Local leaders expressed optimism Tuesday, as U.S. Census numbers showed double-digit percentage growth over the last decade throughout eastern New Mexico.
Clovis saw the biggest increase with 15.6 percent growth — a counted population of 37,775. That’s up from the 2000 census total of 32,667.
“I could not be more thrilled,” said Clovis Mayor Gayla Brumfield. “What I was hoping when we started the process was that we would be at 38,000. We’re right around it.
“With growth like that, it would help (persuade) retailers looking at us, or (help us) with grants.”
Brumfield said the members of the city’s census committee, made up of citizens and city employees, deserved credit for outreach efforts that included rallies.
The Portales population, meanwhile, jumped 10.3 percent from 11,131 to 12,280.
“It was a little above what I expected,” Mayor Sharon King said, “so I’m excited to hear it.”
King and Roosevelt County Development Corporation Executive Director Greg Fisher attribute the growth partially to Eastern New Mexico’s record enrollment, but mostly to population increases at Cannon Air Force Base. Cannon operated a fighter wing in 2000 and is now transitioning into a Air Force Special Operations Command base.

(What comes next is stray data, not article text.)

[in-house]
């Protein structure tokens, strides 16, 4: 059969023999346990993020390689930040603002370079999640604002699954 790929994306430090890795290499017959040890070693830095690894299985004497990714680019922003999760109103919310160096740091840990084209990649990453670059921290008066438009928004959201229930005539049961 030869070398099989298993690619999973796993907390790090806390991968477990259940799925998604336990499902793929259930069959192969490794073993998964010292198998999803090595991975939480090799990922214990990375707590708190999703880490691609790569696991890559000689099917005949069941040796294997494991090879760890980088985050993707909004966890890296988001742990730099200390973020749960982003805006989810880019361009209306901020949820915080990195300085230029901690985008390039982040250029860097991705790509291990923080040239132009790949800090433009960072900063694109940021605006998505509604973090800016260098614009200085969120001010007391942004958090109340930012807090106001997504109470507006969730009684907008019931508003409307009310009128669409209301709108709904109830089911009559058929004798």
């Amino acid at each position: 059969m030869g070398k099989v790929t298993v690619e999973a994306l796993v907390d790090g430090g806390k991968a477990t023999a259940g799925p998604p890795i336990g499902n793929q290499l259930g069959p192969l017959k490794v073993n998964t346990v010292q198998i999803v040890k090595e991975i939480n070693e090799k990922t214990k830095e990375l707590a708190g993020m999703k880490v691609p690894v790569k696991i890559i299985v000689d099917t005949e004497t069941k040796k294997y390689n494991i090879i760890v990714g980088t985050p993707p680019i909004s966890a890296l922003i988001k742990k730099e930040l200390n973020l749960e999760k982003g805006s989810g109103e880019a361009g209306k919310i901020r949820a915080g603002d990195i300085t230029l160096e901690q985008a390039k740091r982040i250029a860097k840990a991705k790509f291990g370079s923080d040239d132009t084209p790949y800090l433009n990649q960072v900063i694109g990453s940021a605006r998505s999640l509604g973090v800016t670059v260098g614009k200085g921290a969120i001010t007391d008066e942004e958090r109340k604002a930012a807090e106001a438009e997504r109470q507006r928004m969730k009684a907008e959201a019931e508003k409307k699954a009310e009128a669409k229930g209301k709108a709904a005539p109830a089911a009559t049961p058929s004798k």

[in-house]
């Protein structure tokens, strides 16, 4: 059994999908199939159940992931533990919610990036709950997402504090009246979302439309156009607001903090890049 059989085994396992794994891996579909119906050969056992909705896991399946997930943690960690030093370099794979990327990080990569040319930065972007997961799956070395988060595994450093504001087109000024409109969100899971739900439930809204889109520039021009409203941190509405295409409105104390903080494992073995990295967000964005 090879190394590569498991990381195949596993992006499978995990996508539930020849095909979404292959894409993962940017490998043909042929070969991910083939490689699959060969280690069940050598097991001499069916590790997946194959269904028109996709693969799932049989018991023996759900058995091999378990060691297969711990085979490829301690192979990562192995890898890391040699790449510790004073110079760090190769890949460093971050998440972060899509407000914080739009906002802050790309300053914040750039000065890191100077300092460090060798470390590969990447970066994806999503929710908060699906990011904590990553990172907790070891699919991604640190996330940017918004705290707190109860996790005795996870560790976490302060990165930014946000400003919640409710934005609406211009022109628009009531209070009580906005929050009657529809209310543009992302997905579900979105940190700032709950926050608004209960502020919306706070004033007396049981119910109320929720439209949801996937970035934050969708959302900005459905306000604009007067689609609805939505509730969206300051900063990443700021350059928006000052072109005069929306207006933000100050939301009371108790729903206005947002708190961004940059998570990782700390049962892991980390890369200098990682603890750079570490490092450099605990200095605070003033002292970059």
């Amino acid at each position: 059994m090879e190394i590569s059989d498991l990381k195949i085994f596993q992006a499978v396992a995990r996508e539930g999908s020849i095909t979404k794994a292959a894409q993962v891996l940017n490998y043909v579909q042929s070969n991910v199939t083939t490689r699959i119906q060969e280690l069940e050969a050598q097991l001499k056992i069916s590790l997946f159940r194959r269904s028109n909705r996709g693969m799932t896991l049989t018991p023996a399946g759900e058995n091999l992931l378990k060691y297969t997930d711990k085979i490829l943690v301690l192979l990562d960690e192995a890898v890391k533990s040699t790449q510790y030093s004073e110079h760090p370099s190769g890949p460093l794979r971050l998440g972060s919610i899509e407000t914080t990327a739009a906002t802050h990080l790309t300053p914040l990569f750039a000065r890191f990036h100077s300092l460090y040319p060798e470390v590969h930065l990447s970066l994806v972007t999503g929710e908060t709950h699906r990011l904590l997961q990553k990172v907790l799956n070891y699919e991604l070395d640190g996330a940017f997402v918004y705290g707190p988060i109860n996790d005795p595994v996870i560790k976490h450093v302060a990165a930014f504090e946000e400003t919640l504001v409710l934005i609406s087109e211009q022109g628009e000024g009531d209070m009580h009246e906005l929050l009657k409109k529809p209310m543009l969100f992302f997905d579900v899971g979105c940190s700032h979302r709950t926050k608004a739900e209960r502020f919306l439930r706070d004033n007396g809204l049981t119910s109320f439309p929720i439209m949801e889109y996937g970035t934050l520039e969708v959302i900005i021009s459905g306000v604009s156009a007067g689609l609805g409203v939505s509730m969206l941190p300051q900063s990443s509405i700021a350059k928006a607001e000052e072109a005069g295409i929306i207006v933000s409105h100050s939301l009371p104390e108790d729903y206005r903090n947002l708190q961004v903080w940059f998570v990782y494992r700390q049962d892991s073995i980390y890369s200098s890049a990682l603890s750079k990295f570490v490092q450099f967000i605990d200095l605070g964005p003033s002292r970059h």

“It’s definitely positive and in line with what we’re seeing now,” Fisher said. “We’re definitely seeing 2 percent growth a year, plus. Cannon is really the engine, along with ENMU. I think a lot of that growth is over the last five years.”
The base’s census population actually dropped, from 2,557 to 2,245. Clovis Industrial Development Corporation Executive Director Chase Gentry said personnel moved more into the communities.
“I would assume a majority of (the growth) would be Cannon,” Gentry said. “I think with the industries we brought in there have been a number of people working with Southwest Cheese. But with the Cannon growth, plus the ancillary businesses to serve them, that accounts for most of it.
“When Special Ops came in, they closed a lot of housing units and never reopened them. A lot of those numbers will be showing up in town.”
The growths also pushed the microplex — a combined population count from Clovis and Portales intended to attract businesses — just past the 50,000 mark.
“If we’re going to continue to see those growth rates, we’ll be to 20,000 in the county in no time at all,” Fisher said. “We might be there already. We’re microplexing in some ways, but we are two separate markets.”
Roosevelt County was counted at 19,846 (up 10.1 percent), while Curry County had 48,376 residents (up 8.2 percent).
The growth is in line with the state average, which made a 13.2 percent jump (from 1,819,046 to 2,059,179). The largest spikes were seen in Rio Rancho (69.1 percent), Las Cruces (31.4 percent) and Albuquerque (21.7 percent).
“It will open us up for more retailers to look at us. Other than some urban areas, we’re one of the few areas that showed such growth.”
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